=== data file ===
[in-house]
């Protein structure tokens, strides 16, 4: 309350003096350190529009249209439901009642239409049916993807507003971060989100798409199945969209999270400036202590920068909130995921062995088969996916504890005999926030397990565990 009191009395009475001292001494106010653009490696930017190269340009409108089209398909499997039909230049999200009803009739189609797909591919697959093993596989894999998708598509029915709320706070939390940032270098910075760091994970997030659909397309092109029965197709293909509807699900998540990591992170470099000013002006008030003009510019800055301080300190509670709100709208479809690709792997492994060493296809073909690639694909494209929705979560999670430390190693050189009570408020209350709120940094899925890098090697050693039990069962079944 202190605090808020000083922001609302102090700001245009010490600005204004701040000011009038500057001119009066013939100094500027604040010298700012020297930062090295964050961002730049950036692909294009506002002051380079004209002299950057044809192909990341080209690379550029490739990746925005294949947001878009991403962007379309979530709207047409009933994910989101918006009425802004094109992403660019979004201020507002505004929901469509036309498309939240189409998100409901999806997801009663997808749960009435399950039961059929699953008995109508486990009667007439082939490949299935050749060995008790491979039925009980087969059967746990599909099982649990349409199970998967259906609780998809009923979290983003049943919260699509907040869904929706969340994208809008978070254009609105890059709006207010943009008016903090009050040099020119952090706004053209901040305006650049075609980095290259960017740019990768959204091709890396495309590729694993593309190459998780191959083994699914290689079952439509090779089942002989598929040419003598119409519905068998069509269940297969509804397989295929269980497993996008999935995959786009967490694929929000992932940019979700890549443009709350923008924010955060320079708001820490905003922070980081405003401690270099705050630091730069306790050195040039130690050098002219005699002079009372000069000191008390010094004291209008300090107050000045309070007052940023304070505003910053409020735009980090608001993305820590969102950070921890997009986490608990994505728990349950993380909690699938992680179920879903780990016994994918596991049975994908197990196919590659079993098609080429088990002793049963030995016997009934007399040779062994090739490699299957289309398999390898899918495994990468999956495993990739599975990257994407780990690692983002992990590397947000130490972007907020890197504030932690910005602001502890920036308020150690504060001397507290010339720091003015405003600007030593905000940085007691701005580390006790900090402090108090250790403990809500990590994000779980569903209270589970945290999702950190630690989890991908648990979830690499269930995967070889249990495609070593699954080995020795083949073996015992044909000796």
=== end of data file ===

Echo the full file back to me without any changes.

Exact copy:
[in-house]
């Protein structure tokens, strides 16, 4: 309350003096350190529009249209439901009642239409049916993807507003971060989100798409199945969209999270400036202590920068909130995921062995088969996916504890005999926030397990565990 009191009395009475001292001494106010653009490696930017190269340009409108089209398909499997039909230049999200009803009739189609797909591919697959093993596989894999998708598509029915709320706070939390940032270098910075760091994970997030659909397309092109029965197709293909509807699900998540990591992170470099000013002006008030003009510019800055301080300190509670709100709208479809690709792997492994060493296809073909690639694909494209929705979560999670430390190693050189009570408020209350709120940094899925890098090697050693039990069962079944 202190605090808020000083922001609302102090700001245009010490600005204004701040000011009038500057001119009066013939100094500027604040010298700012020297930062090295964050961002730049950036692909294009506002002051380079004209002299950057044809192909990341080209690379550029490739990746925005294949947001878009991403962007379309979530709207047409009933994910989101918006009425802004094109992403660019979004201020507002505004929901469509036309498309939240189409998100409901999806997801009663997808749960009435399950039961059929699953008995109508486990009667007439082939490949299935050749060995008790491979039925009980087969059967746990599909099982649990349409199970998967259906609780998809009923979290983003049943919260699509907040869904929706969340994208809008978070254009609105890059709006207010943009008016903090009050040099020119952090706004053209901040305006650049075609980095290259960017740019990768959204091709890396495309590729694993593309190459998780191959083994699914290689079952439509090779089942002989598929040419003598119409519905068998069509269940297969509804397989295929269980497993996008999935995959786009967490694929929000992932940019979700890549443009709350923008924010955060320079708001820490905003922070980081405003401690270099705050630091730069306790050195040039130690050098002219005699002079009372000069000191008390010094004291209008300090107050000045309070007052940023304070505003910053409020735009980090608001993305820590969102950070921890997009986490608990994505728990349950993380909690699938992680179920879903780990016994994918596991049975994908197990196919590659079993098609080429088990002793049963030995016997009934007399040779062994090739490699299957289309398999390898899918495994990468999956495993990739599975990257994407780990690692983002992990590397947000130490972007907020890197504030932690910005602001502890920036308020150690504060001397507290010339720091003015405003600007030593905000940085007691701005580390006790900090402090108090250790403990809500990590994000779980569903209270589970945290999702950190630690989890991908648990979830690499269930995967070889249990495609070593699954080995020795083949073996015992044909000796």